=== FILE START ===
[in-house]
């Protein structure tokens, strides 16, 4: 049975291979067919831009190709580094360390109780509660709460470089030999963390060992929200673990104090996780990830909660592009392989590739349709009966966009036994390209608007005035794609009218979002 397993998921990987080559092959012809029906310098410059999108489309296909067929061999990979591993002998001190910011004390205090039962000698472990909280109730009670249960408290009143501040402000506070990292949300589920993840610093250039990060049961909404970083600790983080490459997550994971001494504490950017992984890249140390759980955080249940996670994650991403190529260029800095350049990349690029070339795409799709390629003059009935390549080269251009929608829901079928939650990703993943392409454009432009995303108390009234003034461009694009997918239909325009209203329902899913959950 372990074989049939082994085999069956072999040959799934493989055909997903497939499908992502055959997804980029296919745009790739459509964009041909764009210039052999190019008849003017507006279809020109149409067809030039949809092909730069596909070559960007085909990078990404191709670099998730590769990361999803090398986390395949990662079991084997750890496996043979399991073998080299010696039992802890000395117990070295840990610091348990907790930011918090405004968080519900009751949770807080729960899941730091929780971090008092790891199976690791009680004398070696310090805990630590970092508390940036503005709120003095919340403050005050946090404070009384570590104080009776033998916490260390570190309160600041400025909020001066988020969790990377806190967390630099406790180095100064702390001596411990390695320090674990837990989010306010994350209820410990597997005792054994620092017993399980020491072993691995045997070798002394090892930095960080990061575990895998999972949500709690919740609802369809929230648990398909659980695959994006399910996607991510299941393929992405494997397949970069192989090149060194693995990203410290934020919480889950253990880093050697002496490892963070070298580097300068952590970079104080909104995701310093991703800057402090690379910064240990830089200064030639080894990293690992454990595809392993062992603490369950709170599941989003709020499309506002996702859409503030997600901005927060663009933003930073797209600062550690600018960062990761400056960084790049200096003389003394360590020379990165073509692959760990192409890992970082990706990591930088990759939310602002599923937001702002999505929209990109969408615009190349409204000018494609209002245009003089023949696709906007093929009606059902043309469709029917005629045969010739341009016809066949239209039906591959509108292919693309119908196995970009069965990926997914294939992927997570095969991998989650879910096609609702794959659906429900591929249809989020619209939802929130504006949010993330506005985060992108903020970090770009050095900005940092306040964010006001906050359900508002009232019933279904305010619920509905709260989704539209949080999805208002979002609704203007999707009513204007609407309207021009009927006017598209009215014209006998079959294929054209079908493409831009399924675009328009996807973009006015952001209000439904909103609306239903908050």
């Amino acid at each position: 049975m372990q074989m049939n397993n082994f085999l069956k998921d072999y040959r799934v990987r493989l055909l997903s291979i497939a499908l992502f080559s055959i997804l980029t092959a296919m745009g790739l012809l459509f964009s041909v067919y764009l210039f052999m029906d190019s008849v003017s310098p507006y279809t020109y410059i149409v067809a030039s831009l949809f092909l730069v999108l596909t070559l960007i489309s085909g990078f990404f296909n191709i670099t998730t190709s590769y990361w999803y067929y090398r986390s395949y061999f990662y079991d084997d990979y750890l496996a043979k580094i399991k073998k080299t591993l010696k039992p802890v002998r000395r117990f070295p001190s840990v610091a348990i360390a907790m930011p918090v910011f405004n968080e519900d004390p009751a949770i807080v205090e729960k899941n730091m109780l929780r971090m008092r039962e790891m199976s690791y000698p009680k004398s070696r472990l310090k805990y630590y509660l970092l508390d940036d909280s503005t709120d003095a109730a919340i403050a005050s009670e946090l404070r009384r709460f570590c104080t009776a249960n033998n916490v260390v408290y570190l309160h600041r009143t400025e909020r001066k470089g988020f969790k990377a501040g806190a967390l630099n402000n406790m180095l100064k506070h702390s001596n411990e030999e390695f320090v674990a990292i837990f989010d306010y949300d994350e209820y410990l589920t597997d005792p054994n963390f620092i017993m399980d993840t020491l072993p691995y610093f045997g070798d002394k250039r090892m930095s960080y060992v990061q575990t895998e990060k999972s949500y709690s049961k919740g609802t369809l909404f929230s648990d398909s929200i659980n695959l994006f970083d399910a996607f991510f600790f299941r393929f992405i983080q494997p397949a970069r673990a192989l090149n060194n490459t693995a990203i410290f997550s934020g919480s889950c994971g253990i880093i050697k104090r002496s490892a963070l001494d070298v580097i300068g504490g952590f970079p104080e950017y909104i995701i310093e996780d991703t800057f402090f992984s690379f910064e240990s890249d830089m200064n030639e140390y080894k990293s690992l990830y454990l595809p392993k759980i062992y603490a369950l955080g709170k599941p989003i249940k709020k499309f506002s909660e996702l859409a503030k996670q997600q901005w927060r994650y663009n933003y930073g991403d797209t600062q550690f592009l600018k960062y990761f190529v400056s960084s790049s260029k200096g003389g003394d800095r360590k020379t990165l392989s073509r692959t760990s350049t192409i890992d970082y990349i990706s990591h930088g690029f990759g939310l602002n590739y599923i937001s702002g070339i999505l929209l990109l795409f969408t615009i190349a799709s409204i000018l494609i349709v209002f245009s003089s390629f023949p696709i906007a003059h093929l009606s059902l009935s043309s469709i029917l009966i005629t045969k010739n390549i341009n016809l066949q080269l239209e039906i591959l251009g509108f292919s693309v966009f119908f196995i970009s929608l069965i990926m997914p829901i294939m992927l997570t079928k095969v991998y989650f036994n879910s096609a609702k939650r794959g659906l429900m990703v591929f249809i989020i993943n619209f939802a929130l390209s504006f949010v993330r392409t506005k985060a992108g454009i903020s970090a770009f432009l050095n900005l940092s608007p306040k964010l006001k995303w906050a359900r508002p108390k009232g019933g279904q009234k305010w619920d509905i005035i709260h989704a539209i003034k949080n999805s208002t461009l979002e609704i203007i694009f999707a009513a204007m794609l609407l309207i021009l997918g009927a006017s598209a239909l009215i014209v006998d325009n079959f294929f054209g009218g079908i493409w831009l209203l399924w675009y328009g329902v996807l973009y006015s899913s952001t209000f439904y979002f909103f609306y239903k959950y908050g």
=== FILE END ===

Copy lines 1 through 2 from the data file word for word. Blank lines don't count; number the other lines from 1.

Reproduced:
[in-house]
């Protein structure tokens, strides 16, 4: 049975291979067919831009190709580094360390109780509660709460470089030999963390060992929200673990104090996780990830909660592009392989590739349709009966966009036994390209608007005035794609009218979002 397993998921990987080559092959012809029906310098410059999108489309296909067929061999990979591993002998001190910011004390205090039962000698472990909280109730009670249960408290009143501040402000506070990292949300589920993840610093250039990060049961909404970083600790983080490459997550994971001494504490950017992984890249140390759980955080249940996670994650991403190529260029800095350049990349690029070339795409799709390629003059009935390549080269251009929608829901079928939650990703993943392409454009432009995303108390009234003034461009694009997918239909325009209203329902899913959950 372990074989049939082994085999069956072999040959799934493989055909997903497939499908992502055959997804980029296919745009790739459509964009041909764009210039052999190019008849003017507006279809020109149409067809030039949809092909730069596909070559960007085909990078990404191709670099998730590769990361999803090398986390395949990662079991084997750890496996043979399991073998080299010696039992802890000395117990070295840990610091348990907790930011918090405004968080519900009751949770807080729960899941730091929780971090008092790891199976690791009680004398070696310090805990630590970092508390940036503005709120003095919340403050005050946090404070009384570590104080009776033998916490260390570190309160600041400025909020001066988020969790990377806190967390630099406790180095100064702390001596411990390695320090674990837990989010306010994350209820410990597997005792054994620092017993399980020491072993691995045997070798002394090892930095960080990061575990895998999972949500709690919740609802369809929230648990398909659980695959994006399910996607991510299941393929992405494997397949970069192989090149060194693995990203410290934020919480889950253990880093050697002496490892963070070298580097300068952590970079104080909104995701310093991703800057402090690379910064240990830089200064030639080894990293690992454990595809392993062992603490369950709170599941989003709020499309506002996702859409503030997600901005927060663009933003930073797209600062550690600018960062990761400056960084790049200096003389003394360590020379990165073509692959760990192409890992970082990706990591930088990759939310602002599923937001702002999505929209990109969408615009190349409204000018494609209002245009003089023949696709906007093929009606059902043309469709029917005629045969010739341009016809066949239209039906591959509108292919693309119908196995970009069965990926997914294939992927997570095969991998989650879910096609609702794959659906429900591929249809989020619209939802929130504006949010993330506005985060992108903020970090770009050095900005940092306040964010006001906050359900508002009232019933279904305010619920509905709260989704539209949080999805208002979002609704203007999707009513204007609407309207021009009927006017598209009215014209006998079959294929054209079908493409831009399924675009328009996807973009006015952001209000439904909103609306239903908050």